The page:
Anchor in the Storm(9)

By: Sarah Sundin


“All right, girls.” Mrs. Avery stood. “Let’s clear the breakfast dishes, and then we can all get dressed.”

Lillian headed for the dining room, her brown oxfords in contrast to her creamy bathrobe. She always wore oxfords, probably because of the prosthesis.

Lucy eased up from the couch as if expecting her child tomorrow rather than in May, and she cradled her hand around her flat belly. “I’m coming. I can’t move so fast now.”

Arch rearranged his laced fingers. Jim said Lillian was born big and healthy, while Lucy was small and sickly. They’d almost lost her a few times. Coddled, most likely.

Lillian seemed to think Arch was coddled too, a rich boy accustomed to servants clearing the table.

That thought propelled him to his feet. He’d show her he could clear dishes.

Lillian carried a stack of plates into the kitchen, and Lucy followed with some glasses. Arch grabbed a platter and set serving bowls on top.

“Your new job will be a stretch for you,” Lucy said in the kitchen.

“Why? I’ve worked in pharmacies since high school.”

“But you’ll have to work with sick people, and you’ve never had any compassion for the sick.”

What on earth? Arch stopped in the doorway.

Lillian stood at the sink with her back to him, her shoulders pinched together. “I was four years old.”

Lucy placed the glasses on the counter. “You never wanted anything to do with me when I was sick, only thinking of yourself, playing with the boys, leaving me—”

“Girls!” Mrs. Avery set her hands on her hips. “Enough of that. You’re twenty-two years old. And it’s Christmas.”

“Sorry, Mom,” Lucy said.

“Sorry.” Lillian turned for the door and met Arch’s gaze, her eyes wide.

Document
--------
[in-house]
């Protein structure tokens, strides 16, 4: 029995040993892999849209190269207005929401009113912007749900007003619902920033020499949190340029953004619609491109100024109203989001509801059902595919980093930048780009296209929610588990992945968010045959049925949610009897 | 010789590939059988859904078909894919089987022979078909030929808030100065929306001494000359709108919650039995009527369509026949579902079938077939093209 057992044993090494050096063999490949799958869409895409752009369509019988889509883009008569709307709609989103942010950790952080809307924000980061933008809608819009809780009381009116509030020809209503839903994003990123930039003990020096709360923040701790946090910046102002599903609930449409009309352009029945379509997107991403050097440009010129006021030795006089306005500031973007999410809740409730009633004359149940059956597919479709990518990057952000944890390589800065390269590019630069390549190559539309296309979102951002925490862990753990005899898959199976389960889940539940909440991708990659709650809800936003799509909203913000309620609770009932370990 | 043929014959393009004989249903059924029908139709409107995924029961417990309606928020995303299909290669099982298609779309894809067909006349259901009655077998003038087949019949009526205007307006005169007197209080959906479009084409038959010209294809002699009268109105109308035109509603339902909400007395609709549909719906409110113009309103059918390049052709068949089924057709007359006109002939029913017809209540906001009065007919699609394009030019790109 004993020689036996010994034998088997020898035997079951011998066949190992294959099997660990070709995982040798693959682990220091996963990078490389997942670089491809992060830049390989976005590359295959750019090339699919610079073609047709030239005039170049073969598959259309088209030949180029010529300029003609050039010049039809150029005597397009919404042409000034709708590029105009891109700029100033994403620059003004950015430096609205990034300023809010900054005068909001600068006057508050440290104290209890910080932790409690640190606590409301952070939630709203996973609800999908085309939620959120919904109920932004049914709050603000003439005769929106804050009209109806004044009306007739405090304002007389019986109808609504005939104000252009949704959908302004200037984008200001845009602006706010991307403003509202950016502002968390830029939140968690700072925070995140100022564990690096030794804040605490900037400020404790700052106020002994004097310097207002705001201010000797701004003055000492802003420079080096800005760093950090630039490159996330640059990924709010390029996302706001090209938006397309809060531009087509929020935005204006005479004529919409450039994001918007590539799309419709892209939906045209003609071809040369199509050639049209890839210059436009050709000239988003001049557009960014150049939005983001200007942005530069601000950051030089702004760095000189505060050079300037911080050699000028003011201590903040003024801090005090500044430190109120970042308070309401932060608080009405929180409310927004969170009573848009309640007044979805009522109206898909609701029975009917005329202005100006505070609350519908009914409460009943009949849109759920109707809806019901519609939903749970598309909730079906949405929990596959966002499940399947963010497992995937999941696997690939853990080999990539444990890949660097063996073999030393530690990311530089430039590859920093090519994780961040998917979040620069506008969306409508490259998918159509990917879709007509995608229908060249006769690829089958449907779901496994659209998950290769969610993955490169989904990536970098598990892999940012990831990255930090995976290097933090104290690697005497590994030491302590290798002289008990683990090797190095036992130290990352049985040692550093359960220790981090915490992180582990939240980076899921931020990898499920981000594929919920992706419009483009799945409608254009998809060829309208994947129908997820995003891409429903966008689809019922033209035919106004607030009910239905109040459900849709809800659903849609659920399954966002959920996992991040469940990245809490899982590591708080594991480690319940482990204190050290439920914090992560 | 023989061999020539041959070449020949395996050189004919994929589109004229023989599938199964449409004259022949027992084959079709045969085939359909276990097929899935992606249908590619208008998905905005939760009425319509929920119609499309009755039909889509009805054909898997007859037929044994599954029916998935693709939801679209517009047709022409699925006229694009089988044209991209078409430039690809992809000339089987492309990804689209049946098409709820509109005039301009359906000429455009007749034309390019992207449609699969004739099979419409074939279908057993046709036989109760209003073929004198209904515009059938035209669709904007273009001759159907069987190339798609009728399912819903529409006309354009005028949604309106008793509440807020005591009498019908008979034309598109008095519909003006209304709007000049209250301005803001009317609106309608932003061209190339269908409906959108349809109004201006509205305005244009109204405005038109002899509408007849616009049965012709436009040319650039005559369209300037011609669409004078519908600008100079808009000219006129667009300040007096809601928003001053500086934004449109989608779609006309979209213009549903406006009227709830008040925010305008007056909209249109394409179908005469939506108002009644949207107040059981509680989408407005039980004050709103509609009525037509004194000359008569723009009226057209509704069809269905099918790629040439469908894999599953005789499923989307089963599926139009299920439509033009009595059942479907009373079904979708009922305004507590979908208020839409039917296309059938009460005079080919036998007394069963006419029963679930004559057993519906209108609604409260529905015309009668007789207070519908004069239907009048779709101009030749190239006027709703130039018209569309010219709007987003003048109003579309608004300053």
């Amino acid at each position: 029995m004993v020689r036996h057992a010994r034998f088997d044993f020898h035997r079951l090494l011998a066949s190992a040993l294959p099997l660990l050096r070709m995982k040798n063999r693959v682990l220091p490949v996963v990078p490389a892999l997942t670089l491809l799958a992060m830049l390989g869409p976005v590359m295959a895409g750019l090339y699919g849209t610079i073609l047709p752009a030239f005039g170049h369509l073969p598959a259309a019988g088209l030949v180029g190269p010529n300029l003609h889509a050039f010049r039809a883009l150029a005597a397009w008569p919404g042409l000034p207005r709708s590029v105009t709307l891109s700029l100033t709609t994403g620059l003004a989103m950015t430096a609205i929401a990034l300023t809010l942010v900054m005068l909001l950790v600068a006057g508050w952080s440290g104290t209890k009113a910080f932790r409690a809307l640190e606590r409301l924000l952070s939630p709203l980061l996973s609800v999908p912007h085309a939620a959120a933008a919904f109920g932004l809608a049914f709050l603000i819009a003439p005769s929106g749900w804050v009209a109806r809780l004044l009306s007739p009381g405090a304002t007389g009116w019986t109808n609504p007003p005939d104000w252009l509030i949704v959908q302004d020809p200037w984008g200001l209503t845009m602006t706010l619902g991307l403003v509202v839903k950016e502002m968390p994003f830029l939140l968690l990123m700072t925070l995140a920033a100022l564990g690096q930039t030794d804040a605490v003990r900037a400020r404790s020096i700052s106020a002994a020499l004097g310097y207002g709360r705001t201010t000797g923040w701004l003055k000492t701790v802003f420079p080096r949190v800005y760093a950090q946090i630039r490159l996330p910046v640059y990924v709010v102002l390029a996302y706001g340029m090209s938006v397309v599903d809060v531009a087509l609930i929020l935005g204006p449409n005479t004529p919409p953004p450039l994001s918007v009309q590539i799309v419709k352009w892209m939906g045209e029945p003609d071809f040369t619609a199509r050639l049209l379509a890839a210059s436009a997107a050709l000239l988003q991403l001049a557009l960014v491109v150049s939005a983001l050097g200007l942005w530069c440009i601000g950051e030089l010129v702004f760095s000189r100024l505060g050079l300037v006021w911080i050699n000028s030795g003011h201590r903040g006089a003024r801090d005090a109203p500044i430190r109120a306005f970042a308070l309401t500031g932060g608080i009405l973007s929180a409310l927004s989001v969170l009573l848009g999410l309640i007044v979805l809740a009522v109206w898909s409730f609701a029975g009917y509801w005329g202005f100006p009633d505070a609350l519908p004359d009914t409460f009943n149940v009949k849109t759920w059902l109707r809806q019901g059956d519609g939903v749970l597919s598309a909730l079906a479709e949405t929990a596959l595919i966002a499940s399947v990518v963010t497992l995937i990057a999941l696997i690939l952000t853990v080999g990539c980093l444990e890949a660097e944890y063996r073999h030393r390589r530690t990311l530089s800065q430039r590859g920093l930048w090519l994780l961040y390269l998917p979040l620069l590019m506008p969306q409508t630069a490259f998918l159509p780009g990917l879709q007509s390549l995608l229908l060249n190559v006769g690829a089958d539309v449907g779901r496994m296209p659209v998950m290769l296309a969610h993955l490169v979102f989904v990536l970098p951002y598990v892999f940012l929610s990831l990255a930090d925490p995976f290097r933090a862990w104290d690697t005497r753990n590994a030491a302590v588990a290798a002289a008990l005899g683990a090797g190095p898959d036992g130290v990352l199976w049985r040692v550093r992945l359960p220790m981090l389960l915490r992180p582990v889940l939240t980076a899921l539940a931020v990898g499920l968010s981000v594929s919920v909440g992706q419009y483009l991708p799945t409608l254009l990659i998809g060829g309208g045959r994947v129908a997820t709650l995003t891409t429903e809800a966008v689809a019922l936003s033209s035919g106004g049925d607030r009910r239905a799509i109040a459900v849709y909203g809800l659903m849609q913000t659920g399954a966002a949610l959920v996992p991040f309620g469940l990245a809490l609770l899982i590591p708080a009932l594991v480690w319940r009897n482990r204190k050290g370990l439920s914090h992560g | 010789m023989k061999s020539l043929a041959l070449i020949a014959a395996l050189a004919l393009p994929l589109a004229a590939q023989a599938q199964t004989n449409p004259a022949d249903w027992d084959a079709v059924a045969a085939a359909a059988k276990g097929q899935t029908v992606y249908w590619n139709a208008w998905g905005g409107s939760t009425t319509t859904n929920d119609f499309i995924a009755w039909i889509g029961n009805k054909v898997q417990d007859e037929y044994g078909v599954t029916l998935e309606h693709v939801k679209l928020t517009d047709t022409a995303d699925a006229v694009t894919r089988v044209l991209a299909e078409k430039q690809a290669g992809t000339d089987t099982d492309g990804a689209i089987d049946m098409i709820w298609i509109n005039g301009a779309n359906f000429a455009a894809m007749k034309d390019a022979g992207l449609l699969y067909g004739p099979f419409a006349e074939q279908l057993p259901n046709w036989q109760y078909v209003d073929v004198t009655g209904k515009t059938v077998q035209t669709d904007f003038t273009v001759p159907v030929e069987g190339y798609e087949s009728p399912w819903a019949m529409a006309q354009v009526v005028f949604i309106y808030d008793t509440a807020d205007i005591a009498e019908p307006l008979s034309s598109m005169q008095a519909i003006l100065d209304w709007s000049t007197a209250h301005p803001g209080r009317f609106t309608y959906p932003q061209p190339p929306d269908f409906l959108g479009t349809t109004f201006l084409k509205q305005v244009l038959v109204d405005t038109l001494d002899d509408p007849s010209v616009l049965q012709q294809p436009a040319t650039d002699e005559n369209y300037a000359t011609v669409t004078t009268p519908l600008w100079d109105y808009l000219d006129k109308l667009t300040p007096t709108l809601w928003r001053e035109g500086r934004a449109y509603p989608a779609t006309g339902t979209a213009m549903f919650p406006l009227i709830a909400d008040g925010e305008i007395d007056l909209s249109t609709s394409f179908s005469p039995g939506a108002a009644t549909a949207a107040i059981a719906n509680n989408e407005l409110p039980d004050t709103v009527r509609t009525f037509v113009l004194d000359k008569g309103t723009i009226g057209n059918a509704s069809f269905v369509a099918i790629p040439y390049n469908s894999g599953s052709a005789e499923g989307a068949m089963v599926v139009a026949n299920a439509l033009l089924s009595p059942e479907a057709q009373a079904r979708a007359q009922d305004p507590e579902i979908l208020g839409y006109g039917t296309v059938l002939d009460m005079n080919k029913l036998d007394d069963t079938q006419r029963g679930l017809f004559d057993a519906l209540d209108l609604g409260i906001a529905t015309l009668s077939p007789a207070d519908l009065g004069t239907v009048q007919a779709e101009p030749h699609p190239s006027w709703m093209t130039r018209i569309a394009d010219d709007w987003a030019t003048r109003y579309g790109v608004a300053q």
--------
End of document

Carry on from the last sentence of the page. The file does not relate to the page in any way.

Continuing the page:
“Just bringing in the dishes,” he said.

Mrs. Avery dashed to him and took the stack. “Oh, you don’t have to do that. You’re our guest. Lillian, show him back to the living room. Lucy and I can manage the dishes.”

“Yes, ma’am,” he said.

Lillian led him through the dining room and paused at the door to the living room, her eyes guarded. “See? A big family isn’t always so swell.”

He spotted a crack and wedged it open with a smile. “So it isn’t true what they say about identical twins being inseparable?”

“Not us.” She glanced back, her voice low. “My fault mostly.”

He leaned against the doorjamb, sank his hands into his bathrobe pockets, and willed the moment to last. “You were only four years old.”

“Old enough to know I was being mean.”

“And twenty-two is old enough to know you’re being mean.” He tilted his head toward the kitchen.

She dipped her head, and the green and red ribbons flopped forward. “Apparently not.”

Arch swallowed hard. Why did he want to hold her? He’d known her less than a week.

Lillian lifted her chin. “Is it true about only children being spoiled brats?”

He chuckled. Yes, she had pluck. “Not in my case. My parents gave me chores, put me in public school, and refused to buy me everything I wanted.”

Those large eyes dissected him, allowing him to study the rich mix of greens and golds and browns. “Did you have a pony?”

“A horse. Can you forgive me?”

One corner of her mouth edged up. “Without brothers, you needed someone to play with, I suppose.”

“I was lonely.” He gave her his most pitiful frown.

“I doubt that.” She strolled into the living room.

Yes, he was falling hard. And that conversation had gone well. If only the Navy would keep him in Boston, but they were transferring much of the fleet to the Pacific. This last week in Ohio might be his only chance with Lillian. Come New Year’s, they could be separated by thousands of miles.

Lillian sat on the couch and leafed through a book, while Jim and his brothers sorted the wrappings on the floor.

Arch sat on the opposite end of the couch. “Say, Jim, do we have plans for New Year’s Eve?”

“We don’t do much here.”

Mr. Avery gathered his pile of gifts. “Don’t worry about us. You young folks ought to go out and have fun.”

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